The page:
In many ways it seems like a lifetime ago, the day our nation was attacked by terrorists on that September 11 now 17 years ago.
Perhaps we felt insulated. Maybe we were a bit naive. We certainly were caught off guard on that fateful day that the twin towers fell, and that a portion of our own defense department’s nerve center was destroyed.
A lot of lives were lost that day. We still mourn those who passed and pray for their families.
We also lost a few other things that day, and the book is still being written on some of those losses.
Many lost a sense of invincibility, or perhaps a sense of security, in the attacks that brought down those buildings and the thwarted attack that ended in a Pennsylvania farm field.
Perhaps the bigger loss is the one that seems to have taken place in the aftermath of month and years since our collective response to those attacks.
As much as we recall the dread, the fear and the anger that took place, we can also think back to the tone of our nation’s pulling together. As it happens so many times in the face of tragedy, we figure out that we are Americans first and partisanship takes a nickel seat in the parking lot.
No one can forget where they were when they heard the news of the 9-11 terrorist attacks. But, if you have any American blood coursing through your veins, I’ll bet there’s one other aspect of the days that follow that you will never forget.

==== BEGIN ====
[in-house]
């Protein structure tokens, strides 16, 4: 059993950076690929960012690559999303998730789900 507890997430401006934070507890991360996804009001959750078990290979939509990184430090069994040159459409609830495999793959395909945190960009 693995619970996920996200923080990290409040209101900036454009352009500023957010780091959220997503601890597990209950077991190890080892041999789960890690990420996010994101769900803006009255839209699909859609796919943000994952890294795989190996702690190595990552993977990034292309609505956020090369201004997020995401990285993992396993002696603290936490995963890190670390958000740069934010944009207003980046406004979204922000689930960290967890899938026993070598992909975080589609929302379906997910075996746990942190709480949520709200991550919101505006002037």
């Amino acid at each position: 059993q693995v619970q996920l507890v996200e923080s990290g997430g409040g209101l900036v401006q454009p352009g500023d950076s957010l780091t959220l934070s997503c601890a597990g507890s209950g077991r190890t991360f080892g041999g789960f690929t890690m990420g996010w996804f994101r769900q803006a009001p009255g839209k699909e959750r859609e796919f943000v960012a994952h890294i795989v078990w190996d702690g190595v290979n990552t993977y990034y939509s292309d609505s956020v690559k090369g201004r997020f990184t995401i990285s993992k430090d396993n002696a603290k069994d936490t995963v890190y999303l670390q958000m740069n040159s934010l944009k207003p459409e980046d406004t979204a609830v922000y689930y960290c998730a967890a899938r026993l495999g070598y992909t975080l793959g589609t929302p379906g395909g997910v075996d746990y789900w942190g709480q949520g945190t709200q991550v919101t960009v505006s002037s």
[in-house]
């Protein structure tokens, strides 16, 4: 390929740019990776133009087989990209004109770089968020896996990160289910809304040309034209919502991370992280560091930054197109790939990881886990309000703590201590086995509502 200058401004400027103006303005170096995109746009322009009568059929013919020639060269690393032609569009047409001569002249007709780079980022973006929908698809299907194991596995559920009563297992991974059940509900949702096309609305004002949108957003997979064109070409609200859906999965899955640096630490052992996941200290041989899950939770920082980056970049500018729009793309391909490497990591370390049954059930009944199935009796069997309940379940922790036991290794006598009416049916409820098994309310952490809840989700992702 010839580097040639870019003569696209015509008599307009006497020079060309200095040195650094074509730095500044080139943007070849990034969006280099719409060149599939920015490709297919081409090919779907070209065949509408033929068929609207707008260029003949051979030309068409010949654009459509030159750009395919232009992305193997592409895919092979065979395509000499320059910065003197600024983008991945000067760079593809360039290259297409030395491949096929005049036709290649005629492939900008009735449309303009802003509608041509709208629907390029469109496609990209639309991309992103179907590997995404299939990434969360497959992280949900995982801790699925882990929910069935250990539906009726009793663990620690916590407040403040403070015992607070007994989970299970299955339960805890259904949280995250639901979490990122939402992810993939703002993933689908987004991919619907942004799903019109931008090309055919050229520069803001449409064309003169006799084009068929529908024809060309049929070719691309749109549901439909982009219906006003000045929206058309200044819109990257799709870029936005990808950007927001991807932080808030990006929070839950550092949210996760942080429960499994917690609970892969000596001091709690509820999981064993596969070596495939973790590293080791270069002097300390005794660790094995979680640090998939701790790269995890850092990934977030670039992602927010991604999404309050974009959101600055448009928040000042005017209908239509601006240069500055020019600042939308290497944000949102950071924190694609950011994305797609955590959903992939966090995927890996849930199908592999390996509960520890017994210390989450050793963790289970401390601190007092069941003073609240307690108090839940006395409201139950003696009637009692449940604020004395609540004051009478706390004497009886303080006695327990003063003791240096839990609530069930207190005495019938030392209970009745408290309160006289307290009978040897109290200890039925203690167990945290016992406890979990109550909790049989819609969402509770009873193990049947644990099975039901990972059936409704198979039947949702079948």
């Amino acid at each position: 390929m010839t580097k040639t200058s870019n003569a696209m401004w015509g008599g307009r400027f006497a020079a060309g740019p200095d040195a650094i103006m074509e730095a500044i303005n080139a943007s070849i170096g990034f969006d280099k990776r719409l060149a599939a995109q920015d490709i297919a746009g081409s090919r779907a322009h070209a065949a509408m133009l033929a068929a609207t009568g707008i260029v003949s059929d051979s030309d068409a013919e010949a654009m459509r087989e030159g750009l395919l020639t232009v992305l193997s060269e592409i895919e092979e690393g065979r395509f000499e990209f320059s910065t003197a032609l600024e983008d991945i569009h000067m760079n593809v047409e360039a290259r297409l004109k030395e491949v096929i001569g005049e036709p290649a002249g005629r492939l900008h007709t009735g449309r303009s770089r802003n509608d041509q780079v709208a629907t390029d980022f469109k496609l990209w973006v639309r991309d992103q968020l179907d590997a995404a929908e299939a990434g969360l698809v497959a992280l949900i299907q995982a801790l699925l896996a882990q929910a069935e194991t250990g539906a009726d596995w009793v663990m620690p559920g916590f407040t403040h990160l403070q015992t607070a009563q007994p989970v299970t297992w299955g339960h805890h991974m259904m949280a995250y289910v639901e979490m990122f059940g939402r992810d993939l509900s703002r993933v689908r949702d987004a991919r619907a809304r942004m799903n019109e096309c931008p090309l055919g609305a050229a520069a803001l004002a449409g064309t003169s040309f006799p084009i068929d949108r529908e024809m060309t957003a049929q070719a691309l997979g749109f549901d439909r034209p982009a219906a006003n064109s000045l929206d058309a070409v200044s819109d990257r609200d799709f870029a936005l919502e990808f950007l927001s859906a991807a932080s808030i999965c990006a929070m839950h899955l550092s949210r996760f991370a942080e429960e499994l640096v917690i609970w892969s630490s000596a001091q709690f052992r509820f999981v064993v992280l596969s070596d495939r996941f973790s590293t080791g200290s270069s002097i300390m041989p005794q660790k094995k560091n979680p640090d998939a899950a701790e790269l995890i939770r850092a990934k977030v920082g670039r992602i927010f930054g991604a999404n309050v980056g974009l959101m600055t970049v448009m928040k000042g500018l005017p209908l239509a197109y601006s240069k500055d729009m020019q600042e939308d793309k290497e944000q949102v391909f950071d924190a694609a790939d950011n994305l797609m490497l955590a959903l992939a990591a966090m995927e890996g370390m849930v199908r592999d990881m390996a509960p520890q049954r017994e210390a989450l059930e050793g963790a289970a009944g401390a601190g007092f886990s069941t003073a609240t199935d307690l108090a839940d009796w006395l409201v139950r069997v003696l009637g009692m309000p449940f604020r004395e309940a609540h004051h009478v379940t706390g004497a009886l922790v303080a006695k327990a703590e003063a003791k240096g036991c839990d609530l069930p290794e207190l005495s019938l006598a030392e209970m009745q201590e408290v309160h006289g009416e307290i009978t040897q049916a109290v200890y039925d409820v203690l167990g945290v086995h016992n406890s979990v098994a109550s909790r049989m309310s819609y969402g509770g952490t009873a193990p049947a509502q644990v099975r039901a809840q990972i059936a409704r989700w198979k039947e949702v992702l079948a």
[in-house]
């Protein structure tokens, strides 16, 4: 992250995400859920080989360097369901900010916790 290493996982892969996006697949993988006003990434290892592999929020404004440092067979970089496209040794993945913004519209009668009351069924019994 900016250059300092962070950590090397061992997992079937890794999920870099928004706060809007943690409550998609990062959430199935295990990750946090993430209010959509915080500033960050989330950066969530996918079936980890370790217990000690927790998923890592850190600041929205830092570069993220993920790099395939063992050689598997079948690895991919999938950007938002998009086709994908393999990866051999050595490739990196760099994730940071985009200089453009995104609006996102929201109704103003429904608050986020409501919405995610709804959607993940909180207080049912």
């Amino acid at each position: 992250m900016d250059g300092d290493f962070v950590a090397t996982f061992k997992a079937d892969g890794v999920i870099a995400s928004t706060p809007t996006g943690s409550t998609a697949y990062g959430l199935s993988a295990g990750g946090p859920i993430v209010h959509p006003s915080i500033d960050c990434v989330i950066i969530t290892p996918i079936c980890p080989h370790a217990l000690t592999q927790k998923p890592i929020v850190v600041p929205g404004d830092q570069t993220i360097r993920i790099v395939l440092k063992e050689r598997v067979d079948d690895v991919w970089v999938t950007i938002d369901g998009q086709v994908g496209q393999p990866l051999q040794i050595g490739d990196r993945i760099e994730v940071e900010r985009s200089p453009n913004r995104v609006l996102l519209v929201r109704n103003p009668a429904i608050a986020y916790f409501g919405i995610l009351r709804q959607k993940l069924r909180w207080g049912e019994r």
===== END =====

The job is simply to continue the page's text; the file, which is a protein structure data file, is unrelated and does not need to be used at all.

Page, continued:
It’s a common phenomenon after all tragedies.
Those who lived through the infamous Dec. 7 Pearl Harbor attacks probably felt it too. Somewhere in the ashes, the phoenix of our heritage—our very vision of freedoms and opportunity—seems to rise up.
Out of a season of discord, we seem able to rally as ONE nation, as ONE people. We overcome the challenges of our differences to realize we have a singular purpose—to remain a beacon of freedom and opportunity for all the world to see.
If we can find these common threads and goals in the wake of destruction and despair, perhaps our nation could find a method of putting its petty differences aside and work for the common good on those days where we are being attacked.
It might just start with a little bit of humility and awareness that no one owns all the right answers. It might start with a sense that winning an argument or taking a position doesn’t always depend on someone else losing their point of view or opinion.
It might start by realizing that we are all engaged in this republic together—for the good of all, not just for the good of a few.
Perhaps if we stopped viewing our differences of opinion as enigmatic, and started searching for common ground, we might recapture some of that sense of common good that evaporated since the aftermath of the 911 disaster.
If it takes finding a common enemy to bring us together, then make discord and demonizing the common enemies that unite us. Unity does not require unanimity. We can disagree. It’s healthy to do so. But in the end, the answers lie in finding the middle ground. It’s often a place where neither side wins by shutout, but each side can find small, yet fulfilling victories in the achieving the greater good. We the People are better when we pull together, when we work together, when we pursue the American dream—together.

—Mike Mathes, Publisher